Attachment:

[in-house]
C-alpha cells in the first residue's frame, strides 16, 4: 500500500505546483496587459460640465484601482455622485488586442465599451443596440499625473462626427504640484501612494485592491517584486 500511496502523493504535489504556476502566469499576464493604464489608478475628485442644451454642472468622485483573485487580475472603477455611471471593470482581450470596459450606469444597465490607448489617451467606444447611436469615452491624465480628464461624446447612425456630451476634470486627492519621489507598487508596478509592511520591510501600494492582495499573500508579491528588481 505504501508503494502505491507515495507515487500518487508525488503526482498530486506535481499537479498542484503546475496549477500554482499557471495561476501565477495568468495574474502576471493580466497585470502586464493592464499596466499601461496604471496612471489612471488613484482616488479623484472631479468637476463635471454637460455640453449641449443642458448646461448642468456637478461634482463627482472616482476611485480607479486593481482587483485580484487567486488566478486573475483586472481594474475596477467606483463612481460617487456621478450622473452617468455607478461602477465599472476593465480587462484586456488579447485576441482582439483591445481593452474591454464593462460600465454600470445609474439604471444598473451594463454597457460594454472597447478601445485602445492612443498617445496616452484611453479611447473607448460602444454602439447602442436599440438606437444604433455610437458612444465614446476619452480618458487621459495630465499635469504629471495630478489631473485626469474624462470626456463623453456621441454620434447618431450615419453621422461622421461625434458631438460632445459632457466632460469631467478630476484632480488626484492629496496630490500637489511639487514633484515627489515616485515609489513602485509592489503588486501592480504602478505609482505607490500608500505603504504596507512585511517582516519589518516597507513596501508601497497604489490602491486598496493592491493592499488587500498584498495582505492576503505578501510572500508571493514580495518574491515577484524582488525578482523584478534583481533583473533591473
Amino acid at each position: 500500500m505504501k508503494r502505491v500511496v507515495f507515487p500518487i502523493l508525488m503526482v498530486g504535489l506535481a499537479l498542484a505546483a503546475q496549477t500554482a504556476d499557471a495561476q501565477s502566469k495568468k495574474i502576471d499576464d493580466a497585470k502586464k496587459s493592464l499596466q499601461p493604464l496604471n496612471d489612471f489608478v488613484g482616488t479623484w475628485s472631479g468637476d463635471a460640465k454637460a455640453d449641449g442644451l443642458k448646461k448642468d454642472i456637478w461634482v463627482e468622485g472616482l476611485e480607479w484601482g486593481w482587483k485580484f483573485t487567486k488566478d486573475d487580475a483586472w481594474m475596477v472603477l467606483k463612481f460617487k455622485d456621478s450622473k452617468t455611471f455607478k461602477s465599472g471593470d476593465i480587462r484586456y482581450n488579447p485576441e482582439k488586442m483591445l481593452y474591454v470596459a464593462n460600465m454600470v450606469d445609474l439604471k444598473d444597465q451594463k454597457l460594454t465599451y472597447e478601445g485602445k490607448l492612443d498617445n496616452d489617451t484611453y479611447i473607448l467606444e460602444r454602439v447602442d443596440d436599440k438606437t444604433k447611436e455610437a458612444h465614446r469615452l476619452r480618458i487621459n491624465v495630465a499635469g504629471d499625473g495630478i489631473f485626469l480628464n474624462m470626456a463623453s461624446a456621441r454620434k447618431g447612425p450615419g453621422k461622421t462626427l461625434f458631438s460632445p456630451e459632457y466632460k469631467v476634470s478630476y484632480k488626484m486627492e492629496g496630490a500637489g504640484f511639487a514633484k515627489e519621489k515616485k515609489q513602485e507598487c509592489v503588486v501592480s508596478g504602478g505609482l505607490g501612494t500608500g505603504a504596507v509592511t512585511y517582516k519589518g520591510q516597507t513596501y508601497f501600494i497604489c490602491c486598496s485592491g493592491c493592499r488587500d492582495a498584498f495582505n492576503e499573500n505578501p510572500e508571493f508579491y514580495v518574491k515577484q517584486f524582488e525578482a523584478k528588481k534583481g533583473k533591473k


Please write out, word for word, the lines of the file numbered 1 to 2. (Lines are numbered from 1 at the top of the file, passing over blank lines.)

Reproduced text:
[in-house]
C-alpha cells in the first residue's frame, strides 16, 4: 500500500505546483496587459460640465484601482455622485488586442465599451443596440499625473462626427504640484501612494485592491517584486 500511496502523493504535489504556476502566469499576464493604464489608478475628485442644451454642472468622485483573485487580475472603477455611471471593470482581450470596459450606469444597465490607448489617451467606444447611436469615452491624465480628464461624446447612425456630451476634470486627492519621489507598487508596478509592511520591510501600494492582495499573500508579491528588481 505504501508503494502505491507515495507515487500518487508525488503526482498530486506535481499537479498542484503546475496549477500554482499557471495561476501565477495568468495574474502576471493580466497585470502586464493592464499596466499601461496604471496612471489612471488613484482616488479623484472631479468637476463635471454637460455640453449641449443642458448646461448642468456637478461634482463627482472616482476611485480607479486593481482587483485580484487567486488566478486573475483586472481594474475596477467606483463612481460617487456621478450622473452617468455607478461602477465599472476593465480587462484586456488579447485576441482582439483591445481593452474591454464593462460600465454600470445609474439604471444598473451594463454597457460594454472597447478601445485602445492612443498617445496616452484611453479611447473607448460602444454602439447602442436599440438606437444604433455610437458612444465614446476619452480618458487621459495630465499635469504629471495630478489631473485626469474624462470626456463623453456621441454620434447618431450615419453621422461622421461625434458631438460632445459632457466632460469631467478630476484632480488626484492629496496630490500637489511639487514633484515627489515616485515609489513602485509592489503588486501592480504602478505609482505607490500608500505603504504596507512585511517582516519589518516597507513596501508601497497604489490602491486598496493592491493592499488587500498584498495582505492576503505578501510572500508571493514580495518574491515577484524582488525578482523584478534583481533583473533591473